Wednesday, December 1, 2010

On The Move

The first time I left the country, I was a year and a half old, and my parents were moving us from Toronto, Canada, to Columbus, Ohio. If my passport picture is any indication (full on hysteria), I wasn’t too keen about this transition.

At four, I made my first trip overseas, to India. My memories of this trip are like vivid snapshots, which is odd, since I can barely remember details of subsequent visits. We’d arrived in Mumbai in the middle of the night, and as was the custom in those days, several dozen relatives awaited us on the other side of an enormous window at the airport. There’s an oft-quoted family joke about my first words when I woke up the next morning, left my grandparents’ house, and ventured out for a walk through the crowded Mumbai streets with an uncle I was meeting for the first time: “Is this a parade?”

Every other year or so during my childhood and adolescence, we made this extremely long trek to visit the extended family—roughly 24 hours door to door. En route, we made use of long layovers to stroll through international airports in exotic venues—Paris, Dubai, Frankfurt—and on occasion, take daytrips. I was seven when we visited what is still one of my favorite places: Rome. Back then, and as it remains, that city was crowded, historic, elegant. We got to taste real Italian pizza (though we kids were sorely disappointed by the lack of processed toppings). The Aesop’s fable, Androcles the Lion, played very much on my young mind as we strolled through the Coliseum, where stray kittens took the place of the fierce lions I’d imagined. My mother was pickpocketed on the Spanish Steps, which I know sounds terrible, but to my youthful Midwestern self, it was awfully thrilling. Not to mention, our driver intercepted the pickpocket just in time, so ahem, no harm done.

Such trips continue on into the present, only now with my own kids. Always on these sojourns, I’m filled with anticipation. As soon as I see those flashing blue lights on any airport runway, my heart skips a beat. And when the doors to the plane open, the scents of a new place greeting me, I wonder, what story awaits me this time?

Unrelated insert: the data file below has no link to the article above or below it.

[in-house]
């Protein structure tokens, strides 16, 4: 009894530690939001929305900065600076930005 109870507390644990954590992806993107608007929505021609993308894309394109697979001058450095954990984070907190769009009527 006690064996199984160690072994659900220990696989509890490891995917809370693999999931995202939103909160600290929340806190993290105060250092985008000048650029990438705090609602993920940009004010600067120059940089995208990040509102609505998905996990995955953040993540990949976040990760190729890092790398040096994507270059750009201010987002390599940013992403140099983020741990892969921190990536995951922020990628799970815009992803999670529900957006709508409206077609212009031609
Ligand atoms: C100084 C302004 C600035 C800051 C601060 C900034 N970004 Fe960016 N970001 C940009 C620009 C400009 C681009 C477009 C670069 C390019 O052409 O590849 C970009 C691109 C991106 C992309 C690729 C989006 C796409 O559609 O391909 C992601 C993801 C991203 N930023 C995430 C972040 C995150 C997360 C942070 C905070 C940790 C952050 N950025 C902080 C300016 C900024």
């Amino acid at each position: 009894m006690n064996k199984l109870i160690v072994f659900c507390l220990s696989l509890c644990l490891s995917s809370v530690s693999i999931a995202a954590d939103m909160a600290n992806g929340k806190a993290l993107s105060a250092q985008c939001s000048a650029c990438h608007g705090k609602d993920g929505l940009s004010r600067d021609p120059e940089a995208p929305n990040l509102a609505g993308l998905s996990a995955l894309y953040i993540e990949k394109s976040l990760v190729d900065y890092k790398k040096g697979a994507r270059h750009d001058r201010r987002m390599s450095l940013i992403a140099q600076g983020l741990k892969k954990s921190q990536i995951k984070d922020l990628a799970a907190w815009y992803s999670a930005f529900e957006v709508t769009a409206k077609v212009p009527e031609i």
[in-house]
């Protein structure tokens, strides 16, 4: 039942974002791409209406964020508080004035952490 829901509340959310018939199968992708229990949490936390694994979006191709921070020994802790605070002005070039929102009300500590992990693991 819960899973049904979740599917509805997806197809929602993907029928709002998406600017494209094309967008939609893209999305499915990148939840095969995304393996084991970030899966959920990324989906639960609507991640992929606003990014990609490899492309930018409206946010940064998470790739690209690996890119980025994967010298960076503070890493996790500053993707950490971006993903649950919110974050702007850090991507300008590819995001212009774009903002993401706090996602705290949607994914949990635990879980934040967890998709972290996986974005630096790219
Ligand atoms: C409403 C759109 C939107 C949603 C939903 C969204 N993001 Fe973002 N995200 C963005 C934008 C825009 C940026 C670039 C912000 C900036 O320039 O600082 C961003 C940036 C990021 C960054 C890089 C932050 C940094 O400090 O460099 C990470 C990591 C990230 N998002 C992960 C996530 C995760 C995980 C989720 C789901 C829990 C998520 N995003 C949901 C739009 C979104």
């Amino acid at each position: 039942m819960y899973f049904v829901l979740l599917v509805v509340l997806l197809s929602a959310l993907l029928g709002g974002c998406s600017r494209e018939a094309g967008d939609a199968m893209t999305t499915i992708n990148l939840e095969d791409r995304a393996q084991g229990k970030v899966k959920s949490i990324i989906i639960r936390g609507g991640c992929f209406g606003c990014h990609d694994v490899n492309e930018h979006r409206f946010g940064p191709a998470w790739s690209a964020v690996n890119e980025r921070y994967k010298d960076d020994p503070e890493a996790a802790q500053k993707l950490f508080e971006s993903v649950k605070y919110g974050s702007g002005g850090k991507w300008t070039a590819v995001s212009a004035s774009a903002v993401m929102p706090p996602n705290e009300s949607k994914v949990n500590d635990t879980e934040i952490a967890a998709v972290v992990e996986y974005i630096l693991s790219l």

1. I lived in Columbus, OH for a year so I understand the pain. :) But it's so fabulous when kids get to travel at a young age. I'm always the most impressed with families in a nice restaurant, for example, who have clearly taught their children how to behave so that it's second nature. Traveling also gives them much-needed and varied life experience.

  2. Yes, I'll agree with you there, Kathy. Traveling and learning new cultures can shape young minds and inspire a sense of adventure that will be with them forever. Supriya, how fortunate you've been able to experience all that you have and can now pass it on to your kids.

  3. Those long 24-hour trips to distant destinations can be a killer if all you do is walk around the layover airport for hours. But they can be another adventure if you take a daytrip, like you mentioned, Supriya. On our last trip to Iran, we had 7 hours between flights in Frankfurt and met a friend of mine for lunch and a walking tour of downtown (which included a stop at the most fascinating chocolate shop - every flavor and shape you can imagine).

  4. Kathy and Alli, you're right. I'd forgotten how lucky we were to travel so much at that age and, in fact, in those times.

    Heidi, I know every nook and corner of the Frankfurt airport. ;) But I've never had that long a layover there, or else when I have, it's always been in the middle of the German night.